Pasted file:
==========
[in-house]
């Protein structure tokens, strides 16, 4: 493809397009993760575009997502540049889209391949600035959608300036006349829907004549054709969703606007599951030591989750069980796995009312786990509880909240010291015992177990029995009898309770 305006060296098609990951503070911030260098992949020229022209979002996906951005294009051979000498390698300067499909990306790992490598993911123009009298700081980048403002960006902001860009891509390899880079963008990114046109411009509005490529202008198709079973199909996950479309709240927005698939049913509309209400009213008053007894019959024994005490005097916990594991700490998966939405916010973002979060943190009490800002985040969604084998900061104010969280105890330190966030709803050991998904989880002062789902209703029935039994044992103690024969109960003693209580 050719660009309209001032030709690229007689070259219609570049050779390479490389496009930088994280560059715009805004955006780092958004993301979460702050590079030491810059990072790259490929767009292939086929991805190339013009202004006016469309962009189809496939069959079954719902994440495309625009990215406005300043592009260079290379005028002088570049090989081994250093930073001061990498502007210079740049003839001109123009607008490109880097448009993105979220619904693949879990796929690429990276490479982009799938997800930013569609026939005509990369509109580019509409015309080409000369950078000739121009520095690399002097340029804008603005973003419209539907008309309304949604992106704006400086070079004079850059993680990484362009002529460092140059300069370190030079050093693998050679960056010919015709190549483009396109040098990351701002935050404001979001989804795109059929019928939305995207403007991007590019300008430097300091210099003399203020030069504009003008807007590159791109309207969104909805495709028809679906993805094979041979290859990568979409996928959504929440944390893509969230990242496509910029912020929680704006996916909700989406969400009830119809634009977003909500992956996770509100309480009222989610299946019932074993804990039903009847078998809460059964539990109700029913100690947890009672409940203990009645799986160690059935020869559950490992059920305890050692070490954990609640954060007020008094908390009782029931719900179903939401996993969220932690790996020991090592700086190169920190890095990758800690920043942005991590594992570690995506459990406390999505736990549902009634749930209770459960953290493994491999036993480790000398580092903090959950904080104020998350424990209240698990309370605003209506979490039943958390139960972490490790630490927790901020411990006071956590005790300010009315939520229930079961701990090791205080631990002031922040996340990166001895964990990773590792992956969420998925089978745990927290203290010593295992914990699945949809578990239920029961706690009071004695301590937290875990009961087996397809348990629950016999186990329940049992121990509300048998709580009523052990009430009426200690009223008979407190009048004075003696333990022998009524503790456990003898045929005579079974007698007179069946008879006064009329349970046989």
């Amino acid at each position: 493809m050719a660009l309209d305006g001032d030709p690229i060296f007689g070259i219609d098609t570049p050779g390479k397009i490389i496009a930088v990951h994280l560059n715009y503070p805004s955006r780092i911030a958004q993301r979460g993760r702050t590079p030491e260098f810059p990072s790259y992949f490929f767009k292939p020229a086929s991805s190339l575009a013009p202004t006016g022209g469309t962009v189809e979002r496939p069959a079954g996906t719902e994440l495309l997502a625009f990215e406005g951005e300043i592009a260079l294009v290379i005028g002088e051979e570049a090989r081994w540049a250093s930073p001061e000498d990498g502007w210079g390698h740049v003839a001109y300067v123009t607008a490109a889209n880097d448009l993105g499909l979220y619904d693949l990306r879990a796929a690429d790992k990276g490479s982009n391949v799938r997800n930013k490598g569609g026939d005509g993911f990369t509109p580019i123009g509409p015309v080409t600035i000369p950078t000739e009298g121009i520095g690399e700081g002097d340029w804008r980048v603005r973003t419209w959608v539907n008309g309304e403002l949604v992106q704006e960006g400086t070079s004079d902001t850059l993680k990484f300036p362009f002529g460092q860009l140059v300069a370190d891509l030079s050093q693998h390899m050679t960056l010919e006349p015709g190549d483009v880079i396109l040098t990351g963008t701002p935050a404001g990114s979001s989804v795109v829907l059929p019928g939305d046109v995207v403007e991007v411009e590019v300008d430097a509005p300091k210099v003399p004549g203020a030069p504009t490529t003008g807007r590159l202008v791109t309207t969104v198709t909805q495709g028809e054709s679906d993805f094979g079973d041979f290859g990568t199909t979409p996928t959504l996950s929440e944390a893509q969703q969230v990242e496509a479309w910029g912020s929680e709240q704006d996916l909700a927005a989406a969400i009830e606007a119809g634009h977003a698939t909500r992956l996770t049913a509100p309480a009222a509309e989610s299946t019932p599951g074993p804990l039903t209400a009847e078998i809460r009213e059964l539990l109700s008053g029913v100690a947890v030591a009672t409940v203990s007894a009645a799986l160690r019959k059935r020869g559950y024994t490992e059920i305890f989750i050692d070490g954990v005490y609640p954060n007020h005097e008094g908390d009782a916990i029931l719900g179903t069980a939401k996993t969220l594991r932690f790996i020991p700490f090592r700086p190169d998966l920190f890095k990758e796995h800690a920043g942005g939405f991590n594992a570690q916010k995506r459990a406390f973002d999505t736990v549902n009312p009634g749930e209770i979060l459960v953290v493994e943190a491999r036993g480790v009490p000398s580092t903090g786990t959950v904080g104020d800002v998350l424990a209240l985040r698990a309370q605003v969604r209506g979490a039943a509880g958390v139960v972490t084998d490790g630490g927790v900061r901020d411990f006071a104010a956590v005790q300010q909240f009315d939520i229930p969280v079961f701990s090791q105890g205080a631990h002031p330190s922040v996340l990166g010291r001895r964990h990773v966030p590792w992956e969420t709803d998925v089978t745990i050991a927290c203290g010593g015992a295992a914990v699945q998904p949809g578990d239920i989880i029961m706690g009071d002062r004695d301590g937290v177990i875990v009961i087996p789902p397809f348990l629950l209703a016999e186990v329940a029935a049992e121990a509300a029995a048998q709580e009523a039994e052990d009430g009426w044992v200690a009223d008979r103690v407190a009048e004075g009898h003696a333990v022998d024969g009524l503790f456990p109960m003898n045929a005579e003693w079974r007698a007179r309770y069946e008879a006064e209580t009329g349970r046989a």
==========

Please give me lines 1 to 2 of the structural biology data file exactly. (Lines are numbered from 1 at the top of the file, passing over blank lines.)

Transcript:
[in-house]
């Protein structure tokens, strides 16, 4: 493809397009993760575009997502540049889209391949600035959608300036006349829907004549054709969703606007599951030591989750069980796995009312786990509880909240010291015992177990029995009898309770 305006060296098609990951503070911030260098992949020229022209979002996906951005294009051979000498390698300067499909990306790992490598993911123009009298700081980048403002960006902001860009891509390899880079963008990114046109411009509005490529202008198709079973199909996950479309709240927005698939049913509309209400009213008053007894019959024994005490005097916990594991700490998966939405916010973002979060943190009490800002985040969604084998900061104010969280105890330190966030709803050991998904989880002062789902209703029935039994044992103690024969109960003693209580 050719660009309209001032030709690229007689070259219609570049050779390479490389496009930088994280560059715009805004955006780092958004993301979460702050590079030491810059990072790259490929767009292939086929991805190339013009202004006016469309962009189809496939069959079954719902994440495309625009990215406005300043592009260079290379005028002088570049090989081994250093930073001061990498502007210079740049003839001109123009607008490109880097448009993105979220619904693949879990796929690429990276490479982009799938997800930013569609026939005509990369509109580019509409015309080409000369950078000739121009520095690399002097340029804008603005973003419209539907008309309304949604992106704006400086070079004079850059993680990484362009002529460092140059300069370190030079050093693998050679960056010919015709190549483009396109040098990351701002935050404001979001989804795109059929019928939305995207403007991007590019300008430097300091210099003399203020030069504009003008807007590159791109309207969104909805495709028809679906993805094979041979290859990568979409996928959504929440944390893509969230990242496509910029912020929680704006996916909700989406969400009830119809634009977003909500992956996770509100309480009222989610299946019932074993804990039903009847078998809460059964539990109700029913100690947890009672409940203990009645799986160690059935020869559950490992059920305890050692070490954990609640954060007020008094908390009782029931719900179903939401996993969220932690790996020991090592700086190169920190890095990758800690920043942005991590594992570690995506459990406390999505736990549902009634749930209770459960953290493994491999036993480790000398580092903090959950904080104020998350424990209240698990309370605003209506979490039943958390139960972490490790630490927790901020411990006071956590005790300010009315939520229930079961701990090791205080631990002031922040996340990166001895964990990773590792992956969420998925089978745990927290203290010593295992914990699945949809578990239920029961706690009071004695301590937290875990009961087996397809348990629950016999186990329940049992121990509300048998709580009523052990009430009426200690009223008979407190009048004075003696333990022998009524503790456990003898045929005579079974007698007179069946008879006064009329349970046989």